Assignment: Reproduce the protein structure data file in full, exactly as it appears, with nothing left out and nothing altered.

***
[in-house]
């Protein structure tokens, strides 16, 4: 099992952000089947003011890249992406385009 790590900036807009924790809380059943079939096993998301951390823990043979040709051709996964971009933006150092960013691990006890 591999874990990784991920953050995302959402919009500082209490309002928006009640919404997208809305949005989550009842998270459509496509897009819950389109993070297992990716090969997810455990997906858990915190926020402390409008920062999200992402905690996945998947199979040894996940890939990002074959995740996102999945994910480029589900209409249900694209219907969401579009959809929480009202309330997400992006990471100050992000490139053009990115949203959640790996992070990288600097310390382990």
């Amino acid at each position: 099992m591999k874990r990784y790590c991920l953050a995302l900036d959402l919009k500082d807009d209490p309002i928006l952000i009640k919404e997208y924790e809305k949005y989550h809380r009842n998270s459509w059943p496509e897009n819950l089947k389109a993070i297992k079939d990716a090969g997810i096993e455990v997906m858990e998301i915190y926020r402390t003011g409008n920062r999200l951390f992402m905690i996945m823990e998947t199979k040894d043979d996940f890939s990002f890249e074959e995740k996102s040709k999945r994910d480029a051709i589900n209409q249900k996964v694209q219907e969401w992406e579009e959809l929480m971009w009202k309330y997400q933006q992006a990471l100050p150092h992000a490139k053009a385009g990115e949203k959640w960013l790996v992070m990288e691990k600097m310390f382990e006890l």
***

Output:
[in-house]
């Protein structure tokens, strides 16, 4: 099992952000089947003011890249992406385009 790590900036807009924790809380059943079939096993998301951390823990043979040709051709996964971009933006150092960013691990006890 591999874990990784991920953050995302959402919009500082209490309002928006009640919404997208809305949005989550009842998270459509496509897009819950389109993070297992990716090969997810455990997906858990915190926020402390409008920062999200992402905690996945998947199979040894996940890939990002074959995740996102999945994910480029589900209409249900694209219907969401579009959809929480009202309330997400992006990471100050992000490139053009990115949203959640790996992070990288600097310390382990």
């Amino acid at each position: 099992m591999k874990r990784y790590c991920l953050a995302l900036d959402l919009k500082d807009d209490p309002i928006l952000i009640k919404e997208y924790e809305k949005y989550h809380r009842n998270s459509w059943p496509e897009n819950l089947k389109a993070i297992k079939d990716a090969g997810i096993e455990v997906m858990e998301i915190y926020r402390t003011g409008n920062r999200l951390f992402m905690i996945m823990e998947t199979k040894d043979d996940f890939s990002f890249e074959e995740k996102s040709k999945r994910d480029a051709i589900n209409q249900k996964v694209q219907e969401w992406e579009e959809l929480m971009w009202k309330y997400q933006q992006a990471l100050p150092h992000a490139k053009a385009g990115e949203k959640w960013l790996v992070m990288e691990k600097m310390f382990e006890l």